At least 12 people were killed in the Somali capital on Sunday after Shebab gunmen used a vehicle packed with explosives to blast their way inside a hotel, police said.
The Al-Qaeda linked Shebab claimed responsibility for the attack at the Sahafi hotel, which is popular with government employees and businessmen, where they said they were still fighting security forces.
But African Union troops, battling alongside government forces, said they had taken control of the building after defeating the insurgents.
"Attackers exploded a car bomb to gain entry before going inside... we have reports of 12 dead," policeman Abdulrahid Dahir said.
Witnesses said they had seen several bodies of people killed in the inital blast, when a minibus packed with explosive was reportedly used to ram the gates of the hotel's fortified compound.
Shebab commandos then stormed inside.
"There was a huge explosion, and people around the entrance were killed," said Mohamed Ismael, a witness, who was nearby when the attack began.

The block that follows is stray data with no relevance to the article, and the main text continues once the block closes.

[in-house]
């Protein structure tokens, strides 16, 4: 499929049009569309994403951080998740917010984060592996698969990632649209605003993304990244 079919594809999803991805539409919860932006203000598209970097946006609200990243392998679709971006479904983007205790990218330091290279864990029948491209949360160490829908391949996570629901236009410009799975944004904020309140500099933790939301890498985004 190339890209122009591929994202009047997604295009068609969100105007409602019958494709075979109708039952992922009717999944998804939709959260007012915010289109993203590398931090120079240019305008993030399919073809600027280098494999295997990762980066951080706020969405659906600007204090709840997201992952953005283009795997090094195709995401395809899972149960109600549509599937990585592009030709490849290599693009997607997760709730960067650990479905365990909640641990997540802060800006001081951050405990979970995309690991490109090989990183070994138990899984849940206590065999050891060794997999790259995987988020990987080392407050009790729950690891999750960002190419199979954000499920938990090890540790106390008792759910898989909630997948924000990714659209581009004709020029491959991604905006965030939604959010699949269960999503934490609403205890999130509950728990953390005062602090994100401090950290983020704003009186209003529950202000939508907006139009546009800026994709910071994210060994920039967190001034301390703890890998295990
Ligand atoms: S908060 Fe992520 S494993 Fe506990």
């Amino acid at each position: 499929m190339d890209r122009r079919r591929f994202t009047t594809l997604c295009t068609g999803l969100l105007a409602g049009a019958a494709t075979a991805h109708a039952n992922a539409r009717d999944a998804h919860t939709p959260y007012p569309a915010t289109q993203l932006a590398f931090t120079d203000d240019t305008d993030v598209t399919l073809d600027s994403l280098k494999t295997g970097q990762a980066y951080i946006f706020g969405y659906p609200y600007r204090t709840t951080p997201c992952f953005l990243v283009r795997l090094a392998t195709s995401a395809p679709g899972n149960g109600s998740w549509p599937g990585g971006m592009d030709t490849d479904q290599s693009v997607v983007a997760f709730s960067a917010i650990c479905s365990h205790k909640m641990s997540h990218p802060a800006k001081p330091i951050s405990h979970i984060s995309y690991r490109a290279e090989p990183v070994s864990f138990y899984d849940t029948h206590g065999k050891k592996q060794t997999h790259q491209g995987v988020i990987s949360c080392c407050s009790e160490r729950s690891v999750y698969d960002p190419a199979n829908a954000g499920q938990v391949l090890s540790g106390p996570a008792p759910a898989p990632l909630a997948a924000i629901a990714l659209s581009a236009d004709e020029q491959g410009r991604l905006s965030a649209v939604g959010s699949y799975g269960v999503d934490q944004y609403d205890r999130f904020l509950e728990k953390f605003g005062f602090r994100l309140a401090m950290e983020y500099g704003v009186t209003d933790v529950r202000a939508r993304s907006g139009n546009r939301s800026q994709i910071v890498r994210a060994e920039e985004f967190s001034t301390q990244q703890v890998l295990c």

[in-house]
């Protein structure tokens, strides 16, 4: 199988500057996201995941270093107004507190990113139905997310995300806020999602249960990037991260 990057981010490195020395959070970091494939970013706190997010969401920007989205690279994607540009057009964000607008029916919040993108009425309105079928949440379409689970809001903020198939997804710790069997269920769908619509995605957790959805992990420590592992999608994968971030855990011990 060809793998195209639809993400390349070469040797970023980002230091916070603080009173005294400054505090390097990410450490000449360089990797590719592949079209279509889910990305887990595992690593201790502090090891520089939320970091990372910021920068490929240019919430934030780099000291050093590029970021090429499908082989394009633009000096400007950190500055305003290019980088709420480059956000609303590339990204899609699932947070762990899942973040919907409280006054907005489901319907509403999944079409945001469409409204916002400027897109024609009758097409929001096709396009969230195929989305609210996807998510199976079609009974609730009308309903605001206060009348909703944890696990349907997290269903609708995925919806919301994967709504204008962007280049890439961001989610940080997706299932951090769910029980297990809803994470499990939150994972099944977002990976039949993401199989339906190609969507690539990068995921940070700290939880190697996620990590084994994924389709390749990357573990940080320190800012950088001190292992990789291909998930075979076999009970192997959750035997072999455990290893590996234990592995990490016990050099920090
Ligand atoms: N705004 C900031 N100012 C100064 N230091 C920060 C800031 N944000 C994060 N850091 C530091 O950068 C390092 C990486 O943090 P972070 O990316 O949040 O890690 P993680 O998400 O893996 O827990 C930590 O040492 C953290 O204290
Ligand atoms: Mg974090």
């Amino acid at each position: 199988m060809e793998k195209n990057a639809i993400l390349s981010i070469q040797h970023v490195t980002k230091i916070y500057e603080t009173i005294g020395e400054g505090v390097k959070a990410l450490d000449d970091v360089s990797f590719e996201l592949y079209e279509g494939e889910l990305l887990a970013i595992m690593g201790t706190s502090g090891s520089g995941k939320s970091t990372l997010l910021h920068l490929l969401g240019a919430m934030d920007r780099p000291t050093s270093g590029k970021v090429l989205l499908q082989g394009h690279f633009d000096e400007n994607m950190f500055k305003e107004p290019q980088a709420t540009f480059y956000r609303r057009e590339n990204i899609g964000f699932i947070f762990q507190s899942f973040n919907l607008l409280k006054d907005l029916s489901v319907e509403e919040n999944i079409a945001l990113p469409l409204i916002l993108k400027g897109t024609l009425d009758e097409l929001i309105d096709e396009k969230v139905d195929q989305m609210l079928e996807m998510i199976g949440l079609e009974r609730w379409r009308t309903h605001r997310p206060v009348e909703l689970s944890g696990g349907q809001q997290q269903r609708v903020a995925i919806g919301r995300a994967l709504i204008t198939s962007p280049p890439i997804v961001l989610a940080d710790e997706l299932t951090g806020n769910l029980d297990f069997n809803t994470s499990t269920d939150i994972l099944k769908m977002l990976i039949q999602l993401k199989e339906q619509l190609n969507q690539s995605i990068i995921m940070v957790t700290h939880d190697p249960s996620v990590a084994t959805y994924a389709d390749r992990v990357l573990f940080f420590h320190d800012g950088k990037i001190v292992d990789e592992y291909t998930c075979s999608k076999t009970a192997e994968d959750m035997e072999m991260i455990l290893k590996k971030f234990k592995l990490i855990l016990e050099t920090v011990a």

Shebab spokesman Abdulaziz Abu Musab claimed the gunmen had overrun the hotel, which is situated near the major K4 roundabout.
"The mujahedeen fighters took control of the Sahafi hotel where apostates and invading Christians were staying," he said in a statement.
"The mujahedeen are carrying out operations inside the hotel after the takeover."
But the African Union mission in Somalia, AMISOM, a 22,000-strong force fighting the Shebab, said they fought alongside government troops and had secured the hotel.
"Somalia government forces and AMISOM have taken control," the AU force said in a brief statement.